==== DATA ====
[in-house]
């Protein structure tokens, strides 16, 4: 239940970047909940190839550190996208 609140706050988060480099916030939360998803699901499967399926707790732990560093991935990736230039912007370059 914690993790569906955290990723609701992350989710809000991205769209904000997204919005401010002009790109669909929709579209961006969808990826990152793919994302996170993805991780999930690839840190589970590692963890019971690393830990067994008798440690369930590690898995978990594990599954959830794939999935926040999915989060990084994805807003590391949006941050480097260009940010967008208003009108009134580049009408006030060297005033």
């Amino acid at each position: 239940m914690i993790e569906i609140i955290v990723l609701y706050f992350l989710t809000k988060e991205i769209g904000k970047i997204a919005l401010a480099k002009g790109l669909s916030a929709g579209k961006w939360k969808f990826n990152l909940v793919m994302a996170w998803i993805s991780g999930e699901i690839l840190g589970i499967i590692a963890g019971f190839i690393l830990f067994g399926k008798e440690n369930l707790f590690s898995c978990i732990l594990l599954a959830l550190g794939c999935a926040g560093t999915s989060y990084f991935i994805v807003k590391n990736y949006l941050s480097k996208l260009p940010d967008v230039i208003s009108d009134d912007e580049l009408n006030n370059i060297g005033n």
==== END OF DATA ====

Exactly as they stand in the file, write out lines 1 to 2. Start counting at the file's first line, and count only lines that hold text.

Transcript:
[in-house]
């Protein structure tokens, strides 16, 4: 239940970047909940190839550190996208 609140706050988060480099916030939360998803699901499967399926707790732990560093991935990736230039912007370059 914690993790569906955290990723609701992350989710809000991205769209904000997204919005401010002009790109669909929709579209961006969808990826990152793919994302996170993805991780999930690839840190589970590692963890019971690393830990067994008798440690369930590690898995978990594990599954959830794939999935926040999915989060990084994805807003590391949006941050480097260009940010967008208003009108009134580049009408006030060297005033």